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In light of this information, Apple’s explanation suddenly becomes much more plausible. Even so, it might be too late to reverse the damage. Sales of last year’s iPhone were higher in China than they were in America, making the former a vital market for Apple–which must now surely be concerned about its image among Chinese consumers. Ultimately they will decide with their wallets whether or not to give Apple the benefit of the doubt.

Apple to introduce multicultural Emojis with iOS 8.3 beta

Apple has launched its second OS X 10.10.3 and iOS 8.3 beta updates for developers today. As part of the release, the promised multicultural emoji pack has been unveiled. The redesigned keyboard will allow a user to adjust the complexion of an emoji by tapping and holding on each character.

The new skin tones are based off the Fitzpatrick scale, a numerical classification schema for human skin color which was developed by a Harvard dermatologist in 1975. Along with racial diversity, Apple’s new emoji pack will also feature same-sex couples and couples without children. Furthermore, 300 additional new characters will be available once the new iOS is released to the public this spring, including an unsurprising replacement of a traditional watch by an Apple Watch.

Chinese man proposes marriage standing in a heart made of $95K worth of iPhone 6’s, still gets turned down

iPhone Marriage Proposal Heart

Digital Trends:

There’s nothing like a grand gesture when proposing marriage, and they don’t get much grander than blowing nearly $100,000 on a stack of iPhone 6 devices, arranging them in the shape of a heart, and standing in the middle to pop the question. Surely, such a gesture cannot fail? Sadly, a Chinese computer programmer found out it’s not a sure-fire winner this week, when he proposed to his girlfriend using exactly this tactic.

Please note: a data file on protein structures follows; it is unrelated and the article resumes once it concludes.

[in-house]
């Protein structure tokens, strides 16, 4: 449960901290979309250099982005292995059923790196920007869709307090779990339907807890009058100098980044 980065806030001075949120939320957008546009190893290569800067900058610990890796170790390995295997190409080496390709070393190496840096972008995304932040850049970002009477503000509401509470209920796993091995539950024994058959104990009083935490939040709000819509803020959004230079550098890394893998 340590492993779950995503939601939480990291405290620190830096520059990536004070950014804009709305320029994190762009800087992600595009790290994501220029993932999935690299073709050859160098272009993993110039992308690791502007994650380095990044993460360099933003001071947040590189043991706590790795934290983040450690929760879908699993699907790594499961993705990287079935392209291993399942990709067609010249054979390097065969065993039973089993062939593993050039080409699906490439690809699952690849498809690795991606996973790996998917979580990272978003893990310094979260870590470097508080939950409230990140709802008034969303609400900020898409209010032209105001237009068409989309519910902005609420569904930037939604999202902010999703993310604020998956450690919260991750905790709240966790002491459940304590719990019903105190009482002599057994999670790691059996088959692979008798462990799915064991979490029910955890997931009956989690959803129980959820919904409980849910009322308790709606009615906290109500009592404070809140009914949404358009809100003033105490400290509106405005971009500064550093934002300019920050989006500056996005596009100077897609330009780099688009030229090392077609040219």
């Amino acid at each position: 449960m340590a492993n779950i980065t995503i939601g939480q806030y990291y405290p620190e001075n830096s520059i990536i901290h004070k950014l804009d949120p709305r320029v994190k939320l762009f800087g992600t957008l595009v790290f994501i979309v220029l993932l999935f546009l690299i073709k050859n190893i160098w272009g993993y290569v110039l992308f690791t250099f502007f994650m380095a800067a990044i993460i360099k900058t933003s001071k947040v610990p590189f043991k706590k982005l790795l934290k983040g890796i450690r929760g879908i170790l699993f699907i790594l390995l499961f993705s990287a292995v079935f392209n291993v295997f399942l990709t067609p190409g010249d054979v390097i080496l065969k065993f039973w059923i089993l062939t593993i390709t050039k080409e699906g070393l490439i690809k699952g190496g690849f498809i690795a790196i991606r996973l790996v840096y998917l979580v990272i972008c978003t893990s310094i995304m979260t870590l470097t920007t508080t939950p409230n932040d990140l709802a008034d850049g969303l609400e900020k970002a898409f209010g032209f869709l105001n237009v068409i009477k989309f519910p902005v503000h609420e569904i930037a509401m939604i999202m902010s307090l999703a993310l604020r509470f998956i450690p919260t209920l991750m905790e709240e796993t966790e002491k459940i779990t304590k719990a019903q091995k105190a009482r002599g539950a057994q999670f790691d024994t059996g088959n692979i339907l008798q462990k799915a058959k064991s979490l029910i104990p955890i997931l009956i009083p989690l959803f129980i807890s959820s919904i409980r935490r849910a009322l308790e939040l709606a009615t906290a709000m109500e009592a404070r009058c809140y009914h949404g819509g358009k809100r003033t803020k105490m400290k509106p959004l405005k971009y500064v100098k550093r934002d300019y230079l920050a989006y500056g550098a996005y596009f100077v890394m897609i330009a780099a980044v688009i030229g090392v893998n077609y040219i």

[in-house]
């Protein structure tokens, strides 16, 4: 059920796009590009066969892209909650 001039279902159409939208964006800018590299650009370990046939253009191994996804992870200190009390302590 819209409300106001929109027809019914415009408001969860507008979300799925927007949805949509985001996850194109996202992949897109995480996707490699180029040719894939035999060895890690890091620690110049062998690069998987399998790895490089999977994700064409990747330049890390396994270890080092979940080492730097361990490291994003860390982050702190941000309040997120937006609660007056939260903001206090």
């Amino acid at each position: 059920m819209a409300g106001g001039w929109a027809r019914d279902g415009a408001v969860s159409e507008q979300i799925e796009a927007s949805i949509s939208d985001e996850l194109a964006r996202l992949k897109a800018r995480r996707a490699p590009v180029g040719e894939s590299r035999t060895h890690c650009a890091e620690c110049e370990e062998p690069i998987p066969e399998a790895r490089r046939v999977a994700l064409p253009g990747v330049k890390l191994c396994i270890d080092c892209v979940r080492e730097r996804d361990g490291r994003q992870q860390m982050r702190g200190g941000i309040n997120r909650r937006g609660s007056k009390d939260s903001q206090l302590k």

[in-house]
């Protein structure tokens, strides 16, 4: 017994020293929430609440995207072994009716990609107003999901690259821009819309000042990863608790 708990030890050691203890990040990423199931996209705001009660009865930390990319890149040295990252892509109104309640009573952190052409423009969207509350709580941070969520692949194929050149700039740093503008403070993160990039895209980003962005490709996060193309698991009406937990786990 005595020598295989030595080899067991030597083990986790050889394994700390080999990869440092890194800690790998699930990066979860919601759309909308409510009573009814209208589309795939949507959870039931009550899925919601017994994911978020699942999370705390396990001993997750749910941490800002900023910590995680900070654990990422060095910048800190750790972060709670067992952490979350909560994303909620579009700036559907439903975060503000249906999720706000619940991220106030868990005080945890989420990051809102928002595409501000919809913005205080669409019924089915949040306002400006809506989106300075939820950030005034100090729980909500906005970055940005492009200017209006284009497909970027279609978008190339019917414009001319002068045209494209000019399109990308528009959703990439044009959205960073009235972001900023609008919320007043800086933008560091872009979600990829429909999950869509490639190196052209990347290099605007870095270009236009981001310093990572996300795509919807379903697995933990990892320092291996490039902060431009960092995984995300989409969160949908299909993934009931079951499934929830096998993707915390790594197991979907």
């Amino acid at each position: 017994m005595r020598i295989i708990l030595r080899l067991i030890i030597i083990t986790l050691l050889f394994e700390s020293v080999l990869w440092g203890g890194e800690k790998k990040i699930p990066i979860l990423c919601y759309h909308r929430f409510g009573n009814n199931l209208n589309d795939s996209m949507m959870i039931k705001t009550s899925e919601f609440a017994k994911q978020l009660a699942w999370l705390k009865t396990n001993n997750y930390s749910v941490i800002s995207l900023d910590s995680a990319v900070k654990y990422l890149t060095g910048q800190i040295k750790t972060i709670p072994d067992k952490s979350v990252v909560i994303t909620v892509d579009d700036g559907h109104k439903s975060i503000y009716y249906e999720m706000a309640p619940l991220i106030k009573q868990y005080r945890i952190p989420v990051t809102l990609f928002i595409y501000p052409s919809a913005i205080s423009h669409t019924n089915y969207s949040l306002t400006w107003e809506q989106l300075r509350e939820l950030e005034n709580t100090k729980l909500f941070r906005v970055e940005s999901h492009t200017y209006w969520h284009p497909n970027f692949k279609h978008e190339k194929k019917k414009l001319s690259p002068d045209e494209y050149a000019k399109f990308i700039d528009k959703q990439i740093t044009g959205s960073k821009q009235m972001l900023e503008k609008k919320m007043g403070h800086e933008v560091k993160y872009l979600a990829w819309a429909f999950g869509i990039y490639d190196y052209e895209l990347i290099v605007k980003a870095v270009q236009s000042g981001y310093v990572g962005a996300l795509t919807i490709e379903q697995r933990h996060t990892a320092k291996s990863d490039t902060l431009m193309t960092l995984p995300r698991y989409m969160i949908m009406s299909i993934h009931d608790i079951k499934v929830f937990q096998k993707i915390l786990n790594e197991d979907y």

Apparently, according to local reports, the love-struck guy spent the equivalent of $95,000 on 99 iPhone 6 smartphones, and proposed to his girlfriend while standing in the middle of the carefully arranged iPhone-heart, holding a bunch of flowers. The answer was no.

There are no details on why she turned the iPhone fan down, but it could be she preferred Android, or didn’t think spending the rest of her life with a man who had just happily spent what the average Chinese worker earns in 17 years would be a good idea. Regardless, that leaves the presumably now single man with a lot of Apple iPhones. Still, at least they are in their boxes, so selling them off shouldn’t be difficult.

The proposal took place just before Singles Day in China, where singletons celebrate (or not) being unattached, while everyone else spends billions online, making November 11 the world’s largest online shopping day. Coincidence? Probably, unless an enterprising company came up with this as a ruse to gain attention.

Apple put the iPhone 6 on sale in China during October, after reportedly attracting 20 million pre-orders, along with massive queues outside stores, and rabid media attention.


Just bought an iPhone 6? Keep it safe and stylish with a Sailor Moon case

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RocketNews 24:


Last month, Japan was part of the first round of the iPhone 6 release, and we were as psyched as anyone. However, now that the excitement has died down, a sobering problem is sinking in for early adopters around the world: Their iPhone 5 cases are suddenly obsolete.

So if you’re on the lookout for a way to keep your iPhone 6 safe, why not hand the task off to a team that’s been protecting the earth for the last 23 years with a Sailor Moon case.